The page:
Entry: Tickets cost $18 for adults, $12 for students, and are free for children 12 and younger. The museum is also free on Thursdays between 4 and 8 p.m.
Tucson Jewish Museum & Holocaust Center; Tucson, AZ
This museum, which is housed in the first synagogue built in the Arizona territory, focuses on educating visitors about the Holocaust as well as other genocides. The museum tells the stories of more than 260 Holocaust survivors who later lived in southern Arizona.
Entry: Admission is free.
Holocaust Museum LA; Los Angeles, CA
This West Coast museum, which was founded by survivors in the 1960s, bills itself as the oldest Holocaust museum in the United States. The museum is focused on teaching visitors “to think critically about the lessons of the Holocaust and its social relevance today.”
Entry: Tickets cost $15 for adults and are free for both children 17 and younger as well as teachers and students. The museum also offers free admission all day on Thursdays and from 1 to 5 p.m. on Sundays.
Kol Israel Holocaust Monument at Zion Memorial Park; Bedford Heights, OH
This memorial, which was dedicated in 1961 and is one of the first constructed in the U.S., features the ashes and artifacts of Jewish people killed by Nazis from three concentration camps buried at its base. The memorial also includes the names of family members who died during the Holocaust along with the names of survivors who have since died engraved on its surrounding walls.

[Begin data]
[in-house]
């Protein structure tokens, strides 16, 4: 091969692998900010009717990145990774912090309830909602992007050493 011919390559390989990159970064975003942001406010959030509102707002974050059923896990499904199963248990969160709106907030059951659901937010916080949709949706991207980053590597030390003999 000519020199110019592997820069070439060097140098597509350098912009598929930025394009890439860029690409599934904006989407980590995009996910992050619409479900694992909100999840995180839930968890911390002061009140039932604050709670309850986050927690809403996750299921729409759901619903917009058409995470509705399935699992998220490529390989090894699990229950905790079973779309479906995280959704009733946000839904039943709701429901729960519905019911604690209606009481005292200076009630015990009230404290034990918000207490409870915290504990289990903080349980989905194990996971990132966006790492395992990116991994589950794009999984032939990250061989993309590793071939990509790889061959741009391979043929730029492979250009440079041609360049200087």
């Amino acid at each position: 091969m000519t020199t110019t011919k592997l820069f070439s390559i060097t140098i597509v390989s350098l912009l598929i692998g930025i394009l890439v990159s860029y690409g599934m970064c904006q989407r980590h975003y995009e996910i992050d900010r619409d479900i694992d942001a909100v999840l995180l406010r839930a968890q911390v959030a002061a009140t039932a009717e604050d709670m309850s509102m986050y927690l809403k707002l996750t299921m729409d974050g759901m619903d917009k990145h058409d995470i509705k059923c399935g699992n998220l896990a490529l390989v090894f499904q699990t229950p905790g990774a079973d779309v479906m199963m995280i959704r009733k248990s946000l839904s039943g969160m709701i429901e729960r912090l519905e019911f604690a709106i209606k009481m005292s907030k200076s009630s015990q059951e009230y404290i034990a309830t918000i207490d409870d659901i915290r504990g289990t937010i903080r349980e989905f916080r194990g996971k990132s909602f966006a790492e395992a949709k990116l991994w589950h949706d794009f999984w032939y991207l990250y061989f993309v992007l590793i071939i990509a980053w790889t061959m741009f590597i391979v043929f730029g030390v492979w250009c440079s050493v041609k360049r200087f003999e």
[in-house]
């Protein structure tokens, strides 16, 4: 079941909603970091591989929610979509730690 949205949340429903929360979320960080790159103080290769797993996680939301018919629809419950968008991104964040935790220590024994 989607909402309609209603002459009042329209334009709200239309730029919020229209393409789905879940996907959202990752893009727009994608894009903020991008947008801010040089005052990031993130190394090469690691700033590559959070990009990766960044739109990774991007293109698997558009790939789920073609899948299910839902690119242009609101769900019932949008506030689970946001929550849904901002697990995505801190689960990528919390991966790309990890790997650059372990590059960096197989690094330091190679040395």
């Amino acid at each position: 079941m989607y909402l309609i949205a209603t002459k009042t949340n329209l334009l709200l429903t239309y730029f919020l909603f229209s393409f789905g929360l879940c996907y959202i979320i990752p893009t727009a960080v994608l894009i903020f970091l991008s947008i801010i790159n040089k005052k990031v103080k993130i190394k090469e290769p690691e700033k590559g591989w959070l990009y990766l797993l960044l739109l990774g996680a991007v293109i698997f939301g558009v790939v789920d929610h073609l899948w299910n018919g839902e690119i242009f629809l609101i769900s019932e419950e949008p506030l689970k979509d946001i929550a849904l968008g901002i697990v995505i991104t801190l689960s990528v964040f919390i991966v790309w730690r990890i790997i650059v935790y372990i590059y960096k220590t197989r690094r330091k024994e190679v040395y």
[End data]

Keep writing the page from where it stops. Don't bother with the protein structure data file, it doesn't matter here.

The New England Holocaust Memorial; Boston, MA
This memorial sits in the heart of Boston just steps from Faneuil Hall and on the city’s historic Freedom Trail. The memorial, which is open 24/7, was initiated by a group of Holocaust survivors living in the Boston area and features six glass towers lit internally with the number six representing the 6 million Jews who were killed in the Holocaust, the names of the six main death camps, a row of memorial candles, and the six years (from 1939 to 1945) the deadly “Final Solution” took place.
Dallas Holocaust and Human Rights Museum; Dallas, TX
This museum was founded in 1984 by Dallas-area Holocaust survivors and features Holocaust survivors’ testimonies, floor maps of Europe during World War II, a restored Nazi-era boxcar, a collection of suitcases with personal items from victims, and more. The museum also has a human rights wing that includes information on the International Military Tribunal in Nuremberg, Germany.
Entry: Tickets cost $19 for adults and $12 for students.
Holocaust Memorial Miami Beach; Miami Beach, FL
This memorial, which was finished in 1990, features a black granite wall with thousands of names etched. The memorial also includes a garden of meditation “dedicated to the memory of the beautiful European culture and its six million Jewish souls, now lost,” as well as a stone tunnel where “the haunting voices of Israeli children sing songs from the Holocaust,” and more.
Entry: Admission is free from 10 a.m. to sunset each day with self-guided tours available with a brochure.